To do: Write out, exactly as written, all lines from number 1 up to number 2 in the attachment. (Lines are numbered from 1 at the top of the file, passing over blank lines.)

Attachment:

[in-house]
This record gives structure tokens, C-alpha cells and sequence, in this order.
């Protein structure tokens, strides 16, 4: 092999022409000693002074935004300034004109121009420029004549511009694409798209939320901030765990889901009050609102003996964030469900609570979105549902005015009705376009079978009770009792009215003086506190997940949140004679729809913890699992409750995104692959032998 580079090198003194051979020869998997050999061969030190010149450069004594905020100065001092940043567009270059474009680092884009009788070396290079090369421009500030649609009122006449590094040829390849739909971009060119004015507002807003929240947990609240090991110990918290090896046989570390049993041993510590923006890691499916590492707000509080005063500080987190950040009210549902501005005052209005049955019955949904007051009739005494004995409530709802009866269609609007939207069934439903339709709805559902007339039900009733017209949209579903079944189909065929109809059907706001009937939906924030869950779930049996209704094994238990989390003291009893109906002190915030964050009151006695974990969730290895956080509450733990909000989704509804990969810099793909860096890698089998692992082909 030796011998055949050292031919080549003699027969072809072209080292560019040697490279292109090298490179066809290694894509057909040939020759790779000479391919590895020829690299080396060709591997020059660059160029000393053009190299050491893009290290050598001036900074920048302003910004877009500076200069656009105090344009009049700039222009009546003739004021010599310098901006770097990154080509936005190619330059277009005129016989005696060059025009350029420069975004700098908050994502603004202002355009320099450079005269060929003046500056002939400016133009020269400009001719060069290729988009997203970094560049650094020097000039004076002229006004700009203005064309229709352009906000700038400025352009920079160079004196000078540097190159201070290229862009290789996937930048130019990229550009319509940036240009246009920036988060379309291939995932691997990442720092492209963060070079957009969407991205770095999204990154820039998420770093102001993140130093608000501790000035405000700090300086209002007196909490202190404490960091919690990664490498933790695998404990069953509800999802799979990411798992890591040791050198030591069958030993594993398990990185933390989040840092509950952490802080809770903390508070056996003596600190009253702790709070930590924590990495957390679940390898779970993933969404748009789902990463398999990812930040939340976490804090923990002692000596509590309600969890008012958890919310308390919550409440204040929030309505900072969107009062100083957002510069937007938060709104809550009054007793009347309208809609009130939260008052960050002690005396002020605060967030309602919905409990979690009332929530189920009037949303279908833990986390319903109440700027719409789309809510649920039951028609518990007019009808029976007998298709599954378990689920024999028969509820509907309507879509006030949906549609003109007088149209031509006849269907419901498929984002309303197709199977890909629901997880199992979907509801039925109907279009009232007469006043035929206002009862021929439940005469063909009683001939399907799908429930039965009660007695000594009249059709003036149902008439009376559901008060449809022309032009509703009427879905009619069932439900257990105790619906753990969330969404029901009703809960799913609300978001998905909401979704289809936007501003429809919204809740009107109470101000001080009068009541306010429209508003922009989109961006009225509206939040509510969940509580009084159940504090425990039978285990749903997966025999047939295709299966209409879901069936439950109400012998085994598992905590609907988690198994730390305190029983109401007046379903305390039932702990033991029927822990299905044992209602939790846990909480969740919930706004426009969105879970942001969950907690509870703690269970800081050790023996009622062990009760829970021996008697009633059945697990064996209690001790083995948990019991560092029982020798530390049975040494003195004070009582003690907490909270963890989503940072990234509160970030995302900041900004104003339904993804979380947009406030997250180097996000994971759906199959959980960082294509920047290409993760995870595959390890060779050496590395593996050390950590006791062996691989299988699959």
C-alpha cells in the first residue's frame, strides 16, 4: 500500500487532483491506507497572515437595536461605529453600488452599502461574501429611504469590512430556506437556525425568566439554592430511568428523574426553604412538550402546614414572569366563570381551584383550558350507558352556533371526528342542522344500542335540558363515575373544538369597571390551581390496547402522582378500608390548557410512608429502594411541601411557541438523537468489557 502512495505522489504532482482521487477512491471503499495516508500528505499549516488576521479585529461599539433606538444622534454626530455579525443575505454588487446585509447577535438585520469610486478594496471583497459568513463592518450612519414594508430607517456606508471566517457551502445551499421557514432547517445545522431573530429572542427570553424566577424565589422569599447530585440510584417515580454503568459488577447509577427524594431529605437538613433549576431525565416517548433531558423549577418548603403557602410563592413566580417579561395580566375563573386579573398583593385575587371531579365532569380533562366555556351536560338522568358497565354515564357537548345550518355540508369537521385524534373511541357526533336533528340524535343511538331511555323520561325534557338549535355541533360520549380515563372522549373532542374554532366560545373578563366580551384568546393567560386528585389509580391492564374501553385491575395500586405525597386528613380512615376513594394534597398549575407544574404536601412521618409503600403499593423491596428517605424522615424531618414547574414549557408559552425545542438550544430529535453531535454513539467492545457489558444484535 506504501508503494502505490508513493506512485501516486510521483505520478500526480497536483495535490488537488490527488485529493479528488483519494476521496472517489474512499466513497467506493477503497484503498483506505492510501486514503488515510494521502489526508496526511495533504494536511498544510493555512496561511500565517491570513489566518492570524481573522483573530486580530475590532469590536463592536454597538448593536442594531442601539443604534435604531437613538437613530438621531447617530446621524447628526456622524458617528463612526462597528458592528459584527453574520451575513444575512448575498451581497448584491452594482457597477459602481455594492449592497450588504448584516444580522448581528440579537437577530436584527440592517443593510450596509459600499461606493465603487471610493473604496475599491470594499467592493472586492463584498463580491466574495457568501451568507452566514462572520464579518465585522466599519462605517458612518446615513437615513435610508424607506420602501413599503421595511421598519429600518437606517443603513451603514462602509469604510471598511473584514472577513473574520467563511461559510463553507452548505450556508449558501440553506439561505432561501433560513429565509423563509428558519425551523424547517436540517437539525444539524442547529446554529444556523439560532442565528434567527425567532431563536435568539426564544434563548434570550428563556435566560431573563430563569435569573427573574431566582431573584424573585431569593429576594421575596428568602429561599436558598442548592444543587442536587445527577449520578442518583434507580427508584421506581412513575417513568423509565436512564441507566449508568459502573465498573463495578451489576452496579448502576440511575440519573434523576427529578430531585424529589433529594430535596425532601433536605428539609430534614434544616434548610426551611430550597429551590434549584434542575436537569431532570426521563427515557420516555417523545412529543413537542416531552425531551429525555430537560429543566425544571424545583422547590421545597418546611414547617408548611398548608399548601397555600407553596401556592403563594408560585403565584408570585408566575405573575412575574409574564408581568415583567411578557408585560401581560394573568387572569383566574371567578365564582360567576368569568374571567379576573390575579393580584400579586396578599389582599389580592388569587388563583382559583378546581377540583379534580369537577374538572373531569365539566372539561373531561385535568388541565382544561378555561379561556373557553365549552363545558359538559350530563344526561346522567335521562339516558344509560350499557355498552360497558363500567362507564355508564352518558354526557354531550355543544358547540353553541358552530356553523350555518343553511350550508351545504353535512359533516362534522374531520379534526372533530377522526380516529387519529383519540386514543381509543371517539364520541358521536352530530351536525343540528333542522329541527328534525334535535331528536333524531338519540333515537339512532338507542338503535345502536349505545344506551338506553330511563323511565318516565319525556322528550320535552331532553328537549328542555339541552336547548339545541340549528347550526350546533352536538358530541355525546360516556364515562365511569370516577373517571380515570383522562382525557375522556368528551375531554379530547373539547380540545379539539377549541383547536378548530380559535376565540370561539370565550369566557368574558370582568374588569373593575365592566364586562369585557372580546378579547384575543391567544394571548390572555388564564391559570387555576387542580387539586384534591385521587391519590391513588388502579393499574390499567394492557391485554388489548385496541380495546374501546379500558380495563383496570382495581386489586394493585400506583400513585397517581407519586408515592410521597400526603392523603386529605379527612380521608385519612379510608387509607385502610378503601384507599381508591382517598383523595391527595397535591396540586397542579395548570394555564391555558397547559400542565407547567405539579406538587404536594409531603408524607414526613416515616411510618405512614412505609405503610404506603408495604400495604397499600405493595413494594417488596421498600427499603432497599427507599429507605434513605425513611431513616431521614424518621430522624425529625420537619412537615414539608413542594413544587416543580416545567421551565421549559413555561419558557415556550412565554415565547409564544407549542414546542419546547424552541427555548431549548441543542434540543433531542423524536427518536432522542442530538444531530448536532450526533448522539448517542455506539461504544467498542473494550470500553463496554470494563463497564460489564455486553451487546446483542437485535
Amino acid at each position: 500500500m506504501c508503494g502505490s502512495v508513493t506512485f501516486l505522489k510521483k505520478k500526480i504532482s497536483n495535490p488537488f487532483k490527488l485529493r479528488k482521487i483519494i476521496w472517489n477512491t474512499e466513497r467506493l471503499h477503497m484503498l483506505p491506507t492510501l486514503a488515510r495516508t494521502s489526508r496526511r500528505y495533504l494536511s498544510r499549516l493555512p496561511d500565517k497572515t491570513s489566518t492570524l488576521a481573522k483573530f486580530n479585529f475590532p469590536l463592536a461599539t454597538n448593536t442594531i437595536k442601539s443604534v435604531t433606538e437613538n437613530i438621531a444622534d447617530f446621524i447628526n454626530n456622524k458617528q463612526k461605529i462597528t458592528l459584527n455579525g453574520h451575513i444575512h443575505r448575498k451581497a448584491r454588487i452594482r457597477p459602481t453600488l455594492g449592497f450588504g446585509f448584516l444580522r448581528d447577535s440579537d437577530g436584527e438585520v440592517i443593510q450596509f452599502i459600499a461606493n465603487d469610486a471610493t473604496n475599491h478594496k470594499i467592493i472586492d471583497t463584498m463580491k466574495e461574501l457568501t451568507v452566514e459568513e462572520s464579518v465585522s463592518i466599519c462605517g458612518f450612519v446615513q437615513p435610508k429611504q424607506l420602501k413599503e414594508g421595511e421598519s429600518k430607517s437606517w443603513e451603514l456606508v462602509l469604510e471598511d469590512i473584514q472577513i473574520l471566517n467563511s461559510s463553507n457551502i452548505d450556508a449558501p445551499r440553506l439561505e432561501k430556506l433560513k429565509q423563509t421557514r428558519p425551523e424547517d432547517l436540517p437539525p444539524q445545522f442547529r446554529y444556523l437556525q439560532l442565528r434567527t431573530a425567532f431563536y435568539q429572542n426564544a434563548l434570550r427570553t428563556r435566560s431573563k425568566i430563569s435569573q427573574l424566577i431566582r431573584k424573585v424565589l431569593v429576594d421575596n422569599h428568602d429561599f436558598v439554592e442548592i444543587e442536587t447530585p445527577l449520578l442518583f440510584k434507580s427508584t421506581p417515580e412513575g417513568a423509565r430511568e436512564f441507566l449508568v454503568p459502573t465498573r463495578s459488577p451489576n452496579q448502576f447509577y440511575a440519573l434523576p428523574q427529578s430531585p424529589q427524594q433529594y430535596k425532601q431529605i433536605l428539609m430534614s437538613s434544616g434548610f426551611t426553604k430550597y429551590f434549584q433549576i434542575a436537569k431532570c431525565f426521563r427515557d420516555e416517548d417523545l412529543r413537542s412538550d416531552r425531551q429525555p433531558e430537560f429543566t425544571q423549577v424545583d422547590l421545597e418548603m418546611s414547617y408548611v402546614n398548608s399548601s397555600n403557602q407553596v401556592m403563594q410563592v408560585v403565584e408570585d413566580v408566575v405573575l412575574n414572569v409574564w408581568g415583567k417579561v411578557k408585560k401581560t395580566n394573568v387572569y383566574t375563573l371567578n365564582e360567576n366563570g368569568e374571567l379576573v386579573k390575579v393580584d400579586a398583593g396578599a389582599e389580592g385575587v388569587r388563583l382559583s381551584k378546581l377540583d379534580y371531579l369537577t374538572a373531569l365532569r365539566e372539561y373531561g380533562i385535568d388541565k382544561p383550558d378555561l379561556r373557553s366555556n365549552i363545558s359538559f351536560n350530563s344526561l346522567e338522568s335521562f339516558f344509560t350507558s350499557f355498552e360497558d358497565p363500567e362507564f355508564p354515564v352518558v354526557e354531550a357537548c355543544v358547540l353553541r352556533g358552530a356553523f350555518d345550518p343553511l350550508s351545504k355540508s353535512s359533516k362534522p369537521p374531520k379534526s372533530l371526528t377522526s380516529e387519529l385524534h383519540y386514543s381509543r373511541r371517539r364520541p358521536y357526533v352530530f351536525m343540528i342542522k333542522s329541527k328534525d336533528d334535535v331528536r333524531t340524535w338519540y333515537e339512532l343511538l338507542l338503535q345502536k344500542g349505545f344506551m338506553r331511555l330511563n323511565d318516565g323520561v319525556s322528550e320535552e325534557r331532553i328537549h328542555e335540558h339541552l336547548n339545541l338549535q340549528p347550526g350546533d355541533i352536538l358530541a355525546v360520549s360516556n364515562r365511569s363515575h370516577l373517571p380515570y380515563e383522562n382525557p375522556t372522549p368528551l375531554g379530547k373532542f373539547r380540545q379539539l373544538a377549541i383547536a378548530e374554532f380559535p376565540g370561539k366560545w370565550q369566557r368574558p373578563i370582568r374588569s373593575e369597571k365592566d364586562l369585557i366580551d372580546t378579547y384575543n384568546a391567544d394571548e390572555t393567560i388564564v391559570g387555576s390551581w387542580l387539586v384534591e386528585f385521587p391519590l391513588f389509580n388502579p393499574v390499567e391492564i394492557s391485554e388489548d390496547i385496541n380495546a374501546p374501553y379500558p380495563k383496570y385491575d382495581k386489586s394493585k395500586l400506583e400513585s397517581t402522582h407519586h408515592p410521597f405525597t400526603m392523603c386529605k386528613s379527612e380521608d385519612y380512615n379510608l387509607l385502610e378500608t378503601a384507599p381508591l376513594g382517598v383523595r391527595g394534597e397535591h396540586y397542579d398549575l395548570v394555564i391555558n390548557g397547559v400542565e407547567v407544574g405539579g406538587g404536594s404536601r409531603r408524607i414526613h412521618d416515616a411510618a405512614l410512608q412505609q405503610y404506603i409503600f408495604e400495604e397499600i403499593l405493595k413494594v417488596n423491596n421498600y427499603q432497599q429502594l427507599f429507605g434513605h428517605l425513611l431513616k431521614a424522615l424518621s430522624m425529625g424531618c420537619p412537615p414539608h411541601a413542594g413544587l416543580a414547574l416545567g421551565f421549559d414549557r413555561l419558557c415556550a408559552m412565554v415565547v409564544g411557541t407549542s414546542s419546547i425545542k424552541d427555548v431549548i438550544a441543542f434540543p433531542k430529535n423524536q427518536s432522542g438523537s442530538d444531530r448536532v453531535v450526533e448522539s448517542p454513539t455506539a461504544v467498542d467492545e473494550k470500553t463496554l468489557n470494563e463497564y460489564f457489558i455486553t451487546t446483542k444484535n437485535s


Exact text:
[in-house]
This record gives structure tokens, C-alpha cells and sequence, in this order.